(a) a polyether polyol, a polyester polyol, or a mixture thereof, having equivalent weights in the range of from greater than 250 to about 3,000;
(b) a polyisocyanate;
(c) at least about 1 weight percent hydroquinone bis (2-hydroxyethyl) ether based on the weight of the adhesive; and
(d) from about 0.1 to about 4.0 weight percent based on the weight of the adhesive of a polyoxyalkylene triol having an equivalent weight from about 80 to 250;
wherein the isocyanate content of the resulting product is at least about 0.5 percent based on the weight of the adhesive and the adhesive has an Mc value of from about 2,500 to about 20,000.
15. The adhesive of claim 14 wherein the equivalent weight of the polyol of component (a) is in the range of from about 500 to 2,000.
Description
BACKGROUND OF THE INVENTION

This invention relates to hot melt adhesive compositions and, more particularly, to hot melt adhesive compositions prepared from polyisocyanates and isocyanate-reactive compounds.

Hot melt adhesives are adhesives with a thermoplastic character, that is, they flow at an elevated temperature and are solid at a lower temperature. Such adhesives are well-known and are typically applied by extruding the heated adhesive between two articles to be bonded and then allowing the adhesive to cool. As the adhesive cools, it forms a more rigid bond between the articles. Such adhesives have certain advantages over two-part adhesives, which typically have lower initial green strengths and are more complex to apply.

SUMMARY OF THE INVENTION

In one aspect, this invention is a one-part hot melt adhesive comprising the reaction product of:

(a) a polyester polyol with an equivalent weight in the range of from about 250 to about 3,000;

(b) a polyisocyanate; and

(c) at least about 1 weight percent hydroquinone bis (2-hydroxyethyl) ether;

wherein the isocyanate content of the resulting product is at least about 0.5 percent.

In a second aspect, this invention is a one-part hot melt adhesive comprising the reaction product of:

(a) a polyether polyol with an equivalent weight in the range of from about 250 to about 3,000;

(b) a polyisocyanate; and

(c) at least about 1 weight percent hydroquinone bis (2-hydroxyethyl) ether;

wherein the isocyanate content of the resulting product is at least about 0.5 percent.

It has been discovered that the compositions of the first and second aspects of the invention provide adhesives with increased resistance to softening at high temperatures (e.g., above about 70° C.) after curing. Such adhesives have a variety of uses in applications wherein the applied adhesive is exposed to high temperatures, but is particularly useful in automotive applications, wherein the exterior or interior of the automobile may be exposed to such temperatures.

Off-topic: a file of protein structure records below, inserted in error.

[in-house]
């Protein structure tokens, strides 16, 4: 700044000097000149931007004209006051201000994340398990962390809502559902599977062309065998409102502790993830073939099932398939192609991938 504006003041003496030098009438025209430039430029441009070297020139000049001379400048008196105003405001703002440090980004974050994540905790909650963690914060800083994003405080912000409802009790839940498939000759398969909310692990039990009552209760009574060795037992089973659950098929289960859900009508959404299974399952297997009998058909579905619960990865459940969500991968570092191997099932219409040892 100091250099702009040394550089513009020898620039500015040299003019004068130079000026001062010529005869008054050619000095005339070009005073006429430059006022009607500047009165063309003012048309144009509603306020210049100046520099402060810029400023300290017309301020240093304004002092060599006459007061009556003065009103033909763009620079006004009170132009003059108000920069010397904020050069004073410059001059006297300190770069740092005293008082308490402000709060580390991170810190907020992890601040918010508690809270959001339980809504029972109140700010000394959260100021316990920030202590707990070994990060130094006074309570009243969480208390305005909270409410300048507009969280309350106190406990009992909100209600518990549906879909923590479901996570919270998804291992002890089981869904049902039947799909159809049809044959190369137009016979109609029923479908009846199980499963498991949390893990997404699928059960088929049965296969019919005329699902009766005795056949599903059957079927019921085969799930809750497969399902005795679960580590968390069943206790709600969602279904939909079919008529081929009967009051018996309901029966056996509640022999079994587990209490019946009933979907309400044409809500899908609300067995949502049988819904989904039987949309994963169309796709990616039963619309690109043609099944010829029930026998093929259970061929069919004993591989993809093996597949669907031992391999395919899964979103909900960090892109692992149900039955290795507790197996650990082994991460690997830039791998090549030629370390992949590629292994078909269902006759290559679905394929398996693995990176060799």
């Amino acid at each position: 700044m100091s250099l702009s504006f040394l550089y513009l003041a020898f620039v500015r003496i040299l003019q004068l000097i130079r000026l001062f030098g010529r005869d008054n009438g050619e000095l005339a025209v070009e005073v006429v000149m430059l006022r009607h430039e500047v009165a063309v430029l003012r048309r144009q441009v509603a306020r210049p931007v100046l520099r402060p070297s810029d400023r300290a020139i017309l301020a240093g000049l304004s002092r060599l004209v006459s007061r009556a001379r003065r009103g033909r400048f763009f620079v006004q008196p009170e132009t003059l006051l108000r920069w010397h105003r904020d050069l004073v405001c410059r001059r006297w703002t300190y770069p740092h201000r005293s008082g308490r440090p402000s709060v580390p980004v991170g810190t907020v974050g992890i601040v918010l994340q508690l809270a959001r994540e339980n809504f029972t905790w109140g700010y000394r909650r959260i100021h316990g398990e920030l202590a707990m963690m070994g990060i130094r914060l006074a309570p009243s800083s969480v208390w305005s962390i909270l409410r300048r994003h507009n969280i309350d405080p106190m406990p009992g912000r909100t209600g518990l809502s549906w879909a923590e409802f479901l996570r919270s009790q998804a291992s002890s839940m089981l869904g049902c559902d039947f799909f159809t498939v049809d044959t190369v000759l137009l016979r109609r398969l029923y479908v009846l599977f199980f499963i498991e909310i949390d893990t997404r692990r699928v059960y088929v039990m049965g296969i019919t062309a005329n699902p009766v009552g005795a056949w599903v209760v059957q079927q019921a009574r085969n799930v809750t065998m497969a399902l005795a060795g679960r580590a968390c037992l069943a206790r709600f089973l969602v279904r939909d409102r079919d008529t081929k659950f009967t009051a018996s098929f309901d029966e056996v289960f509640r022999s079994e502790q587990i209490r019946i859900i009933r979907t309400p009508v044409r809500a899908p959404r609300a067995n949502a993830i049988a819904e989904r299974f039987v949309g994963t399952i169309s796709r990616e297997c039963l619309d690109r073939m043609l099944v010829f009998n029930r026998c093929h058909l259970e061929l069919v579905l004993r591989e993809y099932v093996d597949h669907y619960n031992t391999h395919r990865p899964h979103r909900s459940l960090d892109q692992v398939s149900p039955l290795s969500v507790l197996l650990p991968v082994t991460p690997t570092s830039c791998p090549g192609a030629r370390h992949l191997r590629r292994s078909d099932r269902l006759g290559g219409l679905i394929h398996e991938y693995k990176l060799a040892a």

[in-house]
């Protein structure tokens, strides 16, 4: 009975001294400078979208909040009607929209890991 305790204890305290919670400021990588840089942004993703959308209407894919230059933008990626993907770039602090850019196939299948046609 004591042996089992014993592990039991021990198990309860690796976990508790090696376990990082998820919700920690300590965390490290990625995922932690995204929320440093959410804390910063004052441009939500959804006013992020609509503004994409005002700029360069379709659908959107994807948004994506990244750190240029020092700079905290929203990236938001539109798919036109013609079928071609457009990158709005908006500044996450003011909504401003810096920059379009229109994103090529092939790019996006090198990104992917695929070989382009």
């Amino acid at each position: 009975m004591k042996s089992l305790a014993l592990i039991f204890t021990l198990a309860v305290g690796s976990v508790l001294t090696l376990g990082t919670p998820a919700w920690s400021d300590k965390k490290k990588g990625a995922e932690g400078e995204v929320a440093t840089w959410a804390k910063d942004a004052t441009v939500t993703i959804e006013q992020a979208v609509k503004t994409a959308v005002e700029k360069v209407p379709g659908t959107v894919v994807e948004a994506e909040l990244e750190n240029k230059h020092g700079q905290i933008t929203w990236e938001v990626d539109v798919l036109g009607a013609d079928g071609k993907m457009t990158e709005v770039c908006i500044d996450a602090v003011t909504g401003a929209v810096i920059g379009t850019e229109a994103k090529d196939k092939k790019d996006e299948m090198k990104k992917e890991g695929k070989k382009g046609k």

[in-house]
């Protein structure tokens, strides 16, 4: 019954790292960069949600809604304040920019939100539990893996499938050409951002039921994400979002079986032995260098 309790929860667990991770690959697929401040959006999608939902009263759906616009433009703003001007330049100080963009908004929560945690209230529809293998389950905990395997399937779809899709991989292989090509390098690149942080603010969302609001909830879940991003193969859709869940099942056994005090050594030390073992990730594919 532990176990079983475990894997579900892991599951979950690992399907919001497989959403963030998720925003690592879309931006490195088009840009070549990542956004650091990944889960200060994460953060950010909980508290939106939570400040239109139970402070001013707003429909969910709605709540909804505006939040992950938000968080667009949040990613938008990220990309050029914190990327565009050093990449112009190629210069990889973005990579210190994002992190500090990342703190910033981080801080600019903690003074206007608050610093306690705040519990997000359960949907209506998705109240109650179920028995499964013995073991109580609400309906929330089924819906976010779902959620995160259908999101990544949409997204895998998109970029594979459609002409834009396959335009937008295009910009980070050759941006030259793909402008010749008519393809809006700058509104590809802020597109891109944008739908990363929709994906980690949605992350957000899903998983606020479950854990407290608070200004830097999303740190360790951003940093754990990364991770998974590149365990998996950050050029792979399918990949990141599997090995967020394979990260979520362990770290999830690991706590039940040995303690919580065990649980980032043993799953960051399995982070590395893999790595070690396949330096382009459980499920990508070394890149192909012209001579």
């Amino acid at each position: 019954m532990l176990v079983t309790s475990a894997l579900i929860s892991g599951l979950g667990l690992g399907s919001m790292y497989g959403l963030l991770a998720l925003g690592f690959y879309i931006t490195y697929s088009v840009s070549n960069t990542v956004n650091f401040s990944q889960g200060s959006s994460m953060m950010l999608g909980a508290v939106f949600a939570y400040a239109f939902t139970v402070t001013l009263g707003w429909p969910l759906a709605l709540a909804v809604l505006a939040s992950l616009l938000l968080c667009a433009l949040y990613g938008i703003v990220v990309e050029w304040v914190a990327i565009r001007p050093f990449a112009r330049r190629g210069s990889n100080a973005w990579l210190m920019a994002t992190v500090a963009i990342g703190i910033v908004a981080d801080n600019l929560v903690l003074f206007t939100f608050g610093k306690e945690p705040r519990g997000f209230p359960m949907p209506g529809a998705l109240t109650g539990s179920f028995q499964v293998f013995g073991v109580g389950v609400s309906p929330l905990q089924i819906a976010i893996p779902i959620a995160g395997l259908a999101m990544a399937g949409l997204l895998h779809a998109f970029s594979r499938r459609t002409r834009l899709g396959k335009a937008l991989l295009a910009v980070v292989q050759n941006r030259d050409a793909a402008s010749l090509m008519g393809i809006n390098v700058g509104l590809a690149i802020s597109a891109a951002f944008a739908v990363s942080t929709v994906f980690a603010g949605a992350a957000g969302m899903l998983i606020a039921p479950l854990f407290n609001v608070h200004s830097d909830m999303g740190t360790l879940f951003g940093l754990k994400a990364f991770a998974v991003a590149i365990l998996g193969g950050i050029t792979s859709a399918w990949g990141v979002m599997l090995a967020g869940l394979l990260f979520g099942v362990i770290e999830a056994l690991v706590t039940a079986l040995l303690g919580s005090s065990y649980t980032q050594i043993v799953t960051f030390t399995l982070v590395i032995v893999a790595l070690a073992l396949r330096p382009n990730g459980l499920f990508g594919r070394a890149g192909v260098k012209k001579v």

DETAILED DESCRIPTION OF THE INVENTION

Suitable polyester polyols for use in the first aspect of the invention include chain extended polyesters prepared from a glycol (such as ethylene or propylene glycol) and a saturated dicarboxylic acid (such as adipic acid), and polycaprolactone diols. Preferably, the polyester polyol is prepared from a glycol and a saturated dicarboxylic acid, such as may be prepared by reacting such glycols as 1,4-butanediol, 1,6-hexanediol, ethylene glycol, diethylene glycol, triethylene glycol, propylene glycol, dipropylene glycol, 2-methyl-2-ethyl-1,3-propanediol, 2-ethyl-1,3-hexanediol, 1,5-pentanediol, thiodiglycol, 1,3-propanediol, 1,3-butanediol, 2,3-butanediol, neopentyl glycol 1,2-dimethyl-1,2-cyclopentanediol, 1,2-cyclohexanediol, 1,2-dimethyl-1,2-cyclohexanediol glycerol trimethylol propane, trimethylol ethane 1,2,4-butanetriol, 1,2,6-hexanetriol or mixtures thereof, with such dicarboxylic acids as adipic acid, succinic acid, glutaric acid, azelaic acid sebacic acid malonic acid maleic acid, fumaric acid phthalic acid, isophthalic acid, terephthalic acid, tetrachlorophthalic acid and chlorendic acid; the acid anhydrides and acid halides of these acids may also be used. Preferably, the polyester polyol is prepared from adipic acid and a mixture of 1,4-butane diol or 1,6-hexane diol and neopentyl glycol.

Suitable polyether polyols for use in the preparation of the adhesive composition of the second aspect of the invention include those prepared by polymerizing an alkylene oxide in the presence of a difunctional or trifunctional initiator compound. Examples of such polyols include polyethyleneoxy polyols, polypropyleneoxy polyols, polybutyleneoxy polyols, polytetramethylene ether glycols, and block copolymers of ethylene oxide and propylene oxide. Preferably, the polyether polyol is a polytetramethylene ether glycol, polypropyleneoxy polyol, or a block copolymer of ethylene oxide and propylene oxide, and is most preferably a polypropyleneoxy polyol or a block copolymer of ethylene oxide and propylene oxide.